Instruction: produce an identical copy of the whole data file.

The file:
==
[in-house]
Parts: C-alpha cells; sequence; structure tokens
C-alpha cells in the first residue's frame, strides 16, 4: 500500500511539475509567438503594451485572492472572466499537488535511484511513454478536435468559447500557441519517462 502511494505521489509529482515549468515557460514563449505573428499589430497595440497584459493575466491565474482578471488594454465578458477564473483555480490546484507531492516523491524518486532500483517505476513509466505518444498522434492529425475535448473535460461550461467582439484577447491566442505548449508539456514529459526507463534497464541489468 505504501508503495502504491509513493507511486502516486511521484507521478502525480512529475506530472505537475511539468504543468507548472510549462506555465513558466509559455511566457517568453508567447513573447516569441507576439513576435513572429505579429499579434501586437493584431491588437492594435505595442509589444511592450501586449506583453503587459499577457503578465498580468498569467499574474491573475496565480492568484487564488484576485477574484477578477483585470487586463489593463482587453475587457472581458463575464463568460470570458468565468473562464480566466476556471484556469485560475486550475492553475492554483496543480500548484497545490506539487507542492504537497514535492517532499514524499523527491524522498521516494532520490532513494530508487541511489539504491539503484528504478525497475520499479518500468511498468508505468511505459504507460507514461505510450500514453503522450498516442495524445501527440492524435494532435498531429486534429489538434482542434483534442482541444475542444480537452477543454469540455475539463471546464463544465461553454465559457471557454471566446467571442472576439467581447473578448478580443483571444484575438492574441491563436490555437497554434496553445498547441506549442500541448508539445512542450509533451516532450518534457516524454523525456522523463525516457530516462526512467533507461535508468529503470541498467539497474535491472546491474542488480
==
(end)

[in-house]
Parts: C-alpha cells; sequence; structure tokens
C-alpha cells in the first residue's frame, strides 16, 4: 500500500511539475509567438503594451485572492472572466499537488535511484511513454478536435468559447500557441519517462 502511494505521489509529482515549468515557460514563449505573428499589430497595440497584459493575466491565474482578471488594454465578458477564473483555480490546484507531492516523491524518486532500483517505476513509466505518444498522434492529425475535448473535460461550461467582439484577447491566442505548449508539456514529459526507463534497464541489468 505504501508503495502504491509513493507511486502516486511521484507521478502525480512529475506530472505537475511539468504543468507548472510549462506555465513558466509559455511566457517568453508567447513573447516569441507576439513576435513572429505579429499579434501586437493584431491588437492594435505595442509589444511592450501586449506583453503587459499577457503578465498580468498569467499574474491573475496565480492568484487564488484576485477574484477578477483585470487586463489593463482587453475587457472581458463575464463568460470570458468565468473562464480566466476556471484556469485560475486550475492553475492554483496543480500548484497545490506539487507542492504537497514535492517532499514524499523527491524522498521516494532520490532513494530508487541511489539504491539503484528504478525497475520499479518500468511498468508505468511505459504507460507514461505510450500514453503522450498516442495524445501527440492524435494532435498531429486534429489538434482542434483534442482541444475542444480537452477543454469540455475539463471546464463544465461553454465559457471557454471566446467571442472576439467581447473578448478580443483571444484575438492574441491563436490555437497554434496553445498547441506549442500541448508539445512542450509533451516532450518534457516524454523525456522523463525516457530516462526512467533507461535508468529503470541498467539497474535491472546491474542488480